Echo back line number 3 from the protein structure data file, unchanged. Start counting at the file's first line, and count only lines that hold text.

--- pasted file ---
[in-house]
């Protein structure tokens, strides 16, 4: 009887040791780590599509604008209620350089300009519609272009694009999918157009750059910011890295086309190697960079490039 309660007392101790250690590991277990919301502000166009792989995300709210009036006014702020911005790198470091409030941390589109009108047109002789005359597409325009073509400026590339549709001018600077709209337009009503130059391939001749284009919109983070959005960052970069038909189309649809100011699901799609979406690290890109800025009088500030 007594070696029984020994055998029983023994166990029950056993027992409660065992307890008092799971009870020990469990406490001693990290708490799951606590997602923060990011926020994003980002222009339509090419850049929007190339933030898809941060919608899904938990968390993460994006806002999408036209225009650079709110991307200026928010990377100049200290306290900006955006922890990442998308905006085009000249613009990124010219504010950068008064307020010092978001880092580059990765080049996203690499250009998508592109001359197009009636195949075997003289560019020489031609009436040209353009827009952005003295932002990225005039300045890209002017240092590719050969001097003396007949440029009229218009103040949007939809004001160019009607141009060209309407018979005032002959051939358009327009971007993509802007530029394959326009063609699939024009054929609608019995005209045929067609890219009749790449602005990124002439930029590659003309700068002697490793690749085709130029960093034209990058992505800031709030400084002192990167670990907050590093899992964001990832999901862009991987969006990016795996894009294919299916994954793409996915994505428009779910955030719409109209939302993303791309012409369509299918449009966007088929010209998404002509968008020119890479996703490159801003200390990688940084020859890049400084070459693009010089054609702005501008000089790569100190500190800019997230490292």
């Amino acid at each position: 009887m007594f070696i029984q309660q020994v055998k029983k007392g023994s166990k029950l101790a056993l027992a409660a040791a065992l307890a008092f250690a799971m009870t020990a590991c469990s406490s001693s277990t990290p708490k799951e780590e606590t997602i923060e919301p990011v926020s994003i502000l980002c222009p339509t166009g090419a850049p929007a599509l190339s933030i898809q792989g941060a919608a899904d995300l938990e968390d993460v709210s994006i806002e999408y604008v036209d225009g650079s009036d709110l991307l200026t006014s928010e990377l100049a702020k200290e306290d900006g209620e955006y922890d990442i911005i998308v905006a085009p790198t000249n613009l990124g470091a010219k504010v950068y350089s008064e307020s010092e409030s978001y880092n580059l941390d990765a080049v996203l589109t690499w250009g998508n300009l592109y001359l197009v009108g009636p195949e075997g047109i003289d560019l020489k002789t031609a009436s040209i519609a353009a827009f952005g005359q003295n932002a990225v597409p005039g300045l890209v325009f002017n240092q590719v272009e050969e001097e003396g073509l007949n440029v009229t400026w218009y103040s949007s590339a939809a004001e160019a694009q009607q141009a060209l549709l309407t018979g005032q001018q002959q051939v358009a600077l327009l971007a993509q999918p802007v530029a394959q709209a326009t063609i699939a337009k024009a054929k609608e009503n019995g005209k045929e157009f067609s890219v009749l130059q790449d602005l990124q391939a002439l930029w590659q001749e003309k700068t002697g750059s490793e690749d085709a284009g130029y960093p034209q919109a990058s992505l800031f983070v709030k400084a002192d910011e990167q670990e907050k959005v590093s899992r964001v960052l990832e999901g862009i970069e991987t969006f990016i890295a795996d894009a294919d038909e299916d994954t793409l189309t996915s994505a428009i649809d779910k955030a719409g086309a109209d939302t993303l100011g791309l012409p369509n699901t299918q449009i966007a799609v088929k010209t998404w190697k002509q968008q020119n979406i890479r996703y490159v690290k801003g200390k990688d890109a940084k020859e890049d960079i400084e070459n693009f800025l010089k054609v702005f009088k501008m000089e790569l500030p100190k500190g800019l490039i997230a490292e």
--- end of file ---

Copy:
């Amino acid at each position: 009887m007594f070696i029984q309660q020994v055998k029983k007392g023994s166990k029950l101790a056993l027992a409660a040791a065992l307890a008092f250690a799971m009870t020990a590991c469990s406490s001693s277990t990290p708490k799951e780590e606590t997602i923060e919301p990011v926020s994003i502000l980002c222009p339509t166009g090419a850049p929007a599509l190339s933030i898809q792989g941060a919608a899904d995300l938990e968390d993460v709210s994006i806002e999408y604008v036209d225009g650079s009036d709110l991307l200026t006014s928010e990377l100049a702020k200290e306290d900006g209620e955006y922890d990442i911005i998308v905006a085009p790198t000249n613009l990124g470091a010219k504010v950068y350089s008064e307020s010092e409030s978001y880092n580059l941390d990765a080049v996203l589109t690499w250009g998508n300009l592109y001359l197009v009108g009636p195949e075997g047109i003289d560019l020489k002789t031609a009436s040209i519609a353009a827009f952005g005359q003295n932002a990225v597409p005039g300045l890209v325009f002017n240092q590719v272009e050969e001097e003396g073509l007949n440029v009229t400026w218009y103040s949007s590339a939809a004001e160019a694009q009607q141009a060209l549709l309407t018979g005032q001018q002959q051939v358009a600077l327009l971007a993509q999918p802007v530029a394959q709209a326009t063609i699939a337009k024009a054929k609608e009503n019995g005209k045929e157009f067609s890219v009749l130059q790449d602005l990124q391939a002439l930029w590659q001749e003309k700068t002697g750059s490793e690749d085709a284009g130029y960093p034209q919109a990058s992505l800031f983070v709030k400084a002192d910011e990167q670990e907050k959005v590093s899992r964001v960052l990832e999901g862009i970069e991987t969006f990016i890295a795996d894009a294919d038909e299916d994954t793409l189309t996915s994505a428009i649809d779910k955030a719409g086309a109209d939302t993303l100011g791309l012409p369509n699901t299918q449009i966007a799609v088929k010209t998404w190697k002509q968008q020119n979406i890479r996703y490159v690290k801003g200390k990688d890109a940084k020859e890049d960079i400084e070459n693009f800025l010089k054609v702005f009088k501008m000089e790569l500030p100190k500190g800019l490039i997230a490292e």